He did study artists in the United States and Canada, but he gives most of his credit for success to his wife, Corva, who has a background in history and art.

Central got its first horse from Murphy in 2016. It has been happily munching grass outside Classic Hall since then. Arriving without a name, CMU had a contest among the students to name the horse. Ultimately he was awarded the regal name “Fender Bender” in part due to the many parts of a Volkswagen use in his building. Also, as Murphy often tucks surprises somewhere in his horses, Fender Bender carries with it a small cat where his heart would be.

In this fall show, Murphy will be sharing seven of his other horses with the Ashby-Hodge, each with its own purpose and focus on which the viewers can meditate. For instance, “Missing in the Wind” (2017) is comprised of a 55-gallon barrel, rebar, and drilling pipes. The mid-section of the horse is “missing in the wind,” encouraging the viewer to create his own story.

“Royal” is a horse that appeals to “horse people” because of its realistic appearance. As one of the longest residing horses, created in 2015, he reflects stability and strength, self-assurance and experience. His structure includes a fence post, a farm implement, and stretched metal. “The American Paint Horse” (2018) shows a horse in motion, and it shows Murphy’s ongoing drive for abstraction coupled with realism. He drew the materials for this horse from bits and pieces of equipment he found around his farm, such as corrugated metal, and pieces of a hay rake.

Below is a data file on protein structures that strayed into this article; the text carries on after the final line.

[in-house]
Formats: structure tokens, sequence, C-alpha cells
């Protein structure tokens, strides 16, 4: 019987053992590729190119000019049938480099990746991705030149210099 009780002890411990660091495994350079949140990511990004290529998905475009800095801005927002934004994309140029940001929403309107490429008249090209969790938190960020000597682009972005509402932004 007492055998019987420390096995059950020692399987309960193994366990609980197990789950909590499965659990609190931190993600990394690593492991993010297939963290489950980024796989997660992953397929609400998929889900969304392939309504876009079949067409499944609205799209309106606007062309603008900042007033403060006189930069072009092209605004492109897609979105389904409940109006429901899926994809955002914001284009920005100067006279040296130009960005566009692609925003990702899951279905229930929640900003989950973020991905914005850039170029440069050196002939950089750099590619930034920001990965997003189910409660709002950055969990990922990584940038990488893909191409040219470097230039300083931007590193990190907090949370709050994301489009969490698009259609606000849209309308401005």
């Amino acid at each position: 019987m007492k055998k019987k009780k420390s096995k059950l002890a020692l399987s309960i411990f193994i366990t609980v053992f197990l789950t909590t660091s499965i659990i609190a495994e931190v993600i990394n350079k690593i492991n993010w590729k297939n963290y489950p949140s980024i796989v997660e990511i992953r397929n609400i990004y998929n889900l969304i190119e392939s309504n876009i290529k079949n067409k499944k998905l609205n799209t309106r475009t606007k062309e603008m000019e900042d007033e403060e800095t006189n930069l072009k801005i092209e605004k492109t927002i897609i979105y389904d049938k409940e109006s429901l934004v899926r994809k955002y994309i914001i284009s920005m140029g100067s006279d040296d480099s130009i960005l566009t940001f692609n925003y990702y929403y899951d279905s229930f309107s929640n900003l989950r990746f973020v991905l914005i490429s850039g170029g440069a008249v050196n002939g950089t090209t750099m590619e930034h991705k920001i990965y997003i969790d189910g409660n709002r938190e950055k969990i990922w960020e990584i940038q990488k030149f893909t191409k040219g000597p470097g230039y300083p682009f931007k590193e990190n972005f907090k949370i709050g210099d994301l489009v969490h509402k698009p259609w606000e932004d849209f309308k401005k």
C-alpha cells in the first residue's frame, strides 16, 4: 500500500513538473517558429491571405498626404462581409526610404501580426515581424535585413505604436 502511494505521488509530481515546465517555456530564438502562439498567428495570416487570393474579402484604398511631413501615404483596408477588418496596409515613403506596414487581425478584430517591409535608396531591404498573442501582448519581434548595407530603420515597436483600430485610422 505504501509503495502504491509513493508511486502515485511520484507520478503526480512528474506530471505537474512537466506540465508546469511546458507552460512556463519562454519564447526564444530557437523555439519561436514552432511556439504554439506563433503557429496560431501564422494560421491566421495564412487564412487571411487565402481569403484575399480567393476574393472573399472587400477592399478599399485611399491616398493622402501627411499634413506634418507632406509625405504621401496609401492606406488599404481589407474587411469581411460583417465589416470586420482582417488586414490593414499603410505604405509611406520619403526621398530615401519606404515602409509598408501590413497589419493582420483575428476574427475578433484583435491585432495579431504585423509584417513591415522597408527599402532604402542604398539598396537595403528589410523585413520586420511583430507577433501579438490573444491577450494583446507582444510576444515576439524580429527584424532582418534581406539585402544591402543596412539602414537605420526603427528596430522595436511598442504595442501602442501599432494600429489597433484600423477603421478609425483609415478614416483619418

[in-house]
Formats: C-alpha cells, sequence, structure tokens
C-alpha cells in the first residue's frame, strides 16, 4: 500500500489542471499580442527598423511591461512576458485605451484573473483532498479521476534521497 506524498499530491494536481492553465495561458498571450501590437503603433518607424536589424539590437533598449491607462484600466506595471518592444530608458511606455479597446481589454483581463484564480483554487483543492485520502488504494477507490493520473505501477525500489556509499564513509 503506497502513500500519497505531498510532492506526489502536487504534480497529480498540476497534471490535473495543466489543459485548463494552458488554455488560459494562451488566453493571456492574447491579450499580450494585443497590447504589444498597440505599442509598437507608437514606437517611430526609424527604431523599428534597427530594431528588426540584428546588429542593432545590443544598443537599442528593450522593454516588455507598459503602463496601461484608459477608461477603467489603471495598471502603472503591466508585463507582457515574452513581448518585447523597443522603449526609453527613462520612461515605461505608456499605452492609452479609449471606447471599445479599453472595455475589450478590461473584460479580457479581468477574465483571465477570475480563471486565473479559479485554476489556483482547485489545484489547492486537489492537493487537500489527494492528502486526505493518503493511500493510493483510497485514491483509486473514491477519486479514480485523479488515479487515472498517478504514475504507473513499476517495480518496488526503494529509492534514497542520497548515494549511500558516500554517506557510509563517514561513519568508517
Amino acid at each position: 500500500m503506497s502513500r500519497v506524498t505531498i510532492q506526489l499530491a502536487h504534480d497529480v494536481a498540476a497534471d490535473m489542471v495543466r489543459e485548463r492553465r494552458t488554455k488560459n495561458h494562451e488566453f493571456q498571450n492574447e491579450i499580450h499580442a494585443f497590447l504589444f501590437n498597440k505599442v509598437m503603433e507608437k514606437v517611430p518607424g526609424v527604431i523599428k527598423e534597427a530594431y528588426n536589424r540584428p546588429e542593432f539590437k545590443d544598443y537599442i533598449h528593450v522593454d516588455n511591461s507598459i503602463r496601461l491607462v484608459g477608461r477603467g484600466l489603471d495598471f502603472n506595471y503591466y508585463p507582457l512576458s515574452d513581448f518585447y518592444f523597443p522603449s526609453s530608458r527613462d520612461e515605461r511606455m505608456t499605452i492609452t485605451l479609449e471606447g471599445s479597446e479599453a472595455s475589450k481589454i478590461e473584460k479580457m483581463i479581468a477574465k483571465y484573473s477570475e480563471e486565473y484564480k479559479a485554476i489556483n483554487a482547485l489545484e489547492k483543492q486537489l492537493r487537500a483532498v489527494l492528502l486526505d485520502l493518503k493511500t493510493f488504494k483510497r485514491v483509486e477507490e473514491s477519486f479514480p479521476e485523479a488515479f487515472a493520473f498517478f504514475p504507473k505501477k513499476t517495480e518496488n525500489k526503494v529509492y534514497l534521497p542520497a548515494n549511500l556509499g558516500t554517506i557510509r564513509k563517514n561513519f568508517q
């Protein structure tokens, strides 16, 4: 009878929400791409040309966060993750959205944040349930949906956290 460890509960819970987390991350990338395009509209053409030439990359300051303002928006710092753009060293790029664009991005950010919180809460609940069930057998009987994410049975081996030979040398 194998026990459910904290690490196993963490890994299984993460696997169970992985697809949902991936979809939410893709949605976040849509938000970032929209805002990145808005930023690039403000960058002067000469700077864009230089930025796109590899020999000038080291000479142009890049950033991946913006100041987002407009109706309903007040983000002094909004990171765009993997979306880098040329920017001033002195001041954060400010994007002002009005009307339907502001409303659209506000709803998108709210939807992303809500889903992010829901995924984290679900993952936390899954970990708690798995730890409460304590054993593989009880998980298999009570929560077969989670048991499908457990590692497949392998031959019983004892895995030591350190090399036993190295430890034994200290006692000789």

The horse “Interior” (2018) slowly walks and explores the unknown. Its image portrays flow and motion, elements showing that the horse is looking for something very important. Its ribs are clearly made from barrel rings.  Another older horse, “Geoff,” has been grazing at Murphy’s barn since 2014. Murphy says he is a good observer of human behavior and is watching and revealing the viewer’s story and always is willing to share some advice.

“Collection” (2017) was named for the variety of steel used to sculpt him. He is racing in a wide open meadow with little concern for what is ahead or behind. He has what seems to be an unlimited amount of explosive energy, as Murphy points out, “the envy of us all.”

Perhaps the most unusual of the equine visitors to AH is “Picasso’s Guitar” (2017-18). Of this horse, Murphy says, “After experiencing the Picasso Exhibition at the Nelson Atkins Museum of Art (in Kansas City), I was driven to create three horse sculptures with my concept of cubism. I saw straight lines, no curves and limited color beyond the natural patina. I wanted to show motion and direction with the straight lines of the materials covering the armature.

The variety of materials and expressions found in the horses reflects different pictures from those delicate paintings of Robert MacDonald Graham Jr.; however, they all present a variety of the way we see the outside world around us and bless us with those differences.